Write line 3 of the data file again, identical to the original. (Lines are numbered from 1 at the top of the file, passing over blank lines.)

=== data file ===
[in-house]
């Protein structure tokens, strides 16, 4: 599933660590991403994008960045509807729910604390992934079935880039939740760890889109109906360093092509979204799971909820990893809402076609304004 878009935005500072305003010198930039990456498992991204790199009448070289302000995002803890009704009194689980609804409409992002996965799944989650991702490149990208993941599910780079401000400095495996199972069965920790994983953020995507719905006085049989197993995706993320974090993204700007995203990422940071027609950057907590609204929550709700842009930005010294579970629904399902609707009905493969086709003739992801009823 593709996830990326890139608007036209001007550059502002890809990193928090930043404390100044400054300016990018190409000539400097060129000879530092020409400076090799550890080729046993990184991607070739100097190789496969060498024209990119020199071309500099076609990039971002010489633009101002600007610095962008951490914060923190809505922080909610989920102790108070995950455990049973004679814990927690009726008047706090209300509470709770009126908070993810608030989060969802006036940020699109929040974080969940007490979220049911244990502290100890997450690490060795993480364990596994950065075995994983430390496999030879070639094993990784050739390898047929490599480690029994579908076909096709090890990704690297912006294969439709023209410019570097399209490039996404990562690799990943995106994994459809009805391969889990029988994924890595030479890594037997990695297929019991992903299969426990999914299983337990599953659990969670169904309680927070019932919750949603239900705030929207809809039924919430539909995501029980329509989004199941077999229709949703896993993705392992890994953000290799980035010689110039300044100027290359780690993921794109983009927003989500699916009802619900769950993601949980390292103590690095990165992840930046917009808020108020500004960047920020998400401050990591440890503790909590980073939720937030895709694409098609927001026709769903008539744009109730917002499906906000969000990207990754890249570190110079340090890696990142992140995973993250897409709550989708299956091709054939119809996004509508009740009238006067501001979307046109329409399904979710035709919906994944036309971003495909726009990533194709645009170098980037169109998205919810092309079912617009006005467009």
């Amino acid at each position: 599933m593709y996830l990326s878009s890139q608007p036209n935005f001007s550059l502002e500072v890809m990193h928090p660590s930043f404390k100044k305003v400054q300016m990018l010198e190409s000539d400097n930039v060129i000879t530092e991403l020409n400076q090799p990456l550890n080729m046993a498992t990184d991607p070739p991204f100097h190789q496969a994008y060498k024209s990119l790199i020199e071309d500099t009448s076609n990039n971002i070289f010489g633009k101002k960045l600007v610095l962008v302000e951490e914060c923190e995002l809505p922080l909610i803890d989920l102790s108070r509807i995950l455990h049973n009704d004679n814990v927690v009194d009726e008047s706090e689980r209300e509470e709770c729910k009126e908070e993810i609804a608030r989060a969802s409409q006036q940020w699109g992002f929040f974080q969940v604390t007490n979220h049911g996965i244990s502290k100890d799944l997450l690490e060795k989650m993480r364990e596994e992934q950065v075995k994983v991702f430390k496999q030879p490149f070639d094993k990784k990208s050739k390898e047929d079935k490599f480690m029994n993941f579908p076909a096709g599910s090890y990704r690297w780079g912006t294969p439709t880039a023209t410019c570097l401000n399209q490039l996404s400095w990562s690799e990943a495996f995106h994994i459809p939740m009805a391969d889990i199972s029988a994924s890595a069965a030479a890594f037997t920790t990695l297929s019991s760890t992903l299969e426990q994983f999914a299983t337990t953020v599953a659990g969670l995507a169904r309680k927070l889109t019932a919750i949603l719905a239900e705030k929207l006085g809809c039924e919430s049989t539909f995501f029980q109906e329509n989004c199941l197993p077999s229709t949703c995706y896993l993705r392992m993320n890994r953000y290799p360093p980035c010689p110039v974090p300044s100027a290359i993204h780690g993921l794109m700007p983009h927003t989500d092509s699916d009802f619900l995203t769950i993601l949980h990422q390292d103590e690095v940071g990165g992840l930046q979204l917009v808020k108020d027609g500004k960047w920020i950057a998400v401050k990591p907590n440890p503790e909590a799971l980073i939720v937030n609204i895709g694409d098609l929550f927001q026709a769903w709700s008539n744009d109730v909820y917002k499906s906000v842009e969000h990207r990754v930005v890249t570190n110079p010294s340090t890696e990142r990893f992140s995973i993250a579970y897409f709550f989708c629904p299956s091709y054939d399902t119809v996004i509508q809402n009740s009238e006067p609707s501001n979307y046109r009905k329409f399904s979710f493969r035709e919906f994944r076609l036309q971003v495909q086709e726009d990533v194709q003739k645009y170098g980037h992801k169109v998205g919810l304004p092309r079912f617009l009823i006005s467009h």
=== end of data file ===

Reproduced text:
């Amino acid at each position: 599933m593709y996830l990326s878009s890139q608007p036209n935005f001007s550059l502002e500072v890809m990193h928090p660590s930043f404390k100044k305003v400054q300016m990018l010198e190409s000539d400097n930039v060129i000879t530092e991403l020409n400076q090799p990456l550890n080729m046993a498992t990184d991607p070739p991204f100097h190789q496969a994008y060498k024209s990119l790199i020199e071309d500099t009448s076609n990039n971002i070289f010489g633009k101002k960045l600007v610095l962008v302000e951490e914060c923190e995002l809505p922080l909610i803890d989920l102790s108070r509807i995950l455990h049973n009704d004679n814990v927690v009194d009726e008047s706090e689980r209300e509470e709770c729910k009126e908070e993810i609804a608030r989060a969802s409409q006036q940020w699109g992002f929040f974080q969940v604390t007490n979220h049911g996965i244990s502290k100890d799944l997450l690490e060795k989650m993480r364990e596994e992934q950065v075995k994983v991702f430390k496999q030879p490149f070639d094993k990784k990208s050739k390898e047929d079935k490599f480690m029994n993941f579908p076909a096709g599910s090890y990704r690297w780079g912006t294969p439709t880039a023209t410019c570097l401000n399209q490039l996404s400095w990562s690799e990943a495996f995106h994994i459809p939740m009805a391969d889990i199972s029988a994924s890595a069965a030479a890594f037997t920790t990695l297929s019991s760890t992903l299969e426990q994983f999914a299983t337990t953020v599953a659990g969670l995507a169904r309680k927070l889109t019932a919750i949603l719905a239900e705030k929207l006085g809809c039924e919430s049989t539909f995501f029980q109906e329509n989004c199941l197993p077999s229709t949703c995706y896993l993705r392992m993320n890994r953000y290799p360093p980035c010689p110039v974090p300044s100027a290359i993204h780690g993921l794109m700007p983009h927003t989500d092509s699916d009802f619900l995203t769950i993601l949980h990422q390292d103590e690095v940071g990165g992840l930046q979204l917009v808020k108020d027609g500004k960047w920020i950057a998400v401050k990591p907590n440890p503790e909590a799971l980073i939720v937030n609204i895709g694409d098609l929550f927001q026709a769903w709700s008539n744009d109730v909820y917002k499906s906000v842009e969000h990207r990754v930005v890249t570190n110079p010294s340090t890696e990142r990893f992140s995973i993250a579970y897409f709550f989708c629904p299956s091709y054939d399902t119809v996004i509508q809402n009740s009238e006067p609707s501001n979307y046109r009905k329409f399904s979710f493969r035709e919906f994944r076609l036309q971003v495909q086709e726009d990533v194709q003739k645009y170098g980037h992801k169109v998205g919810l304004p092309r079912f617009l009823i006005s467009h």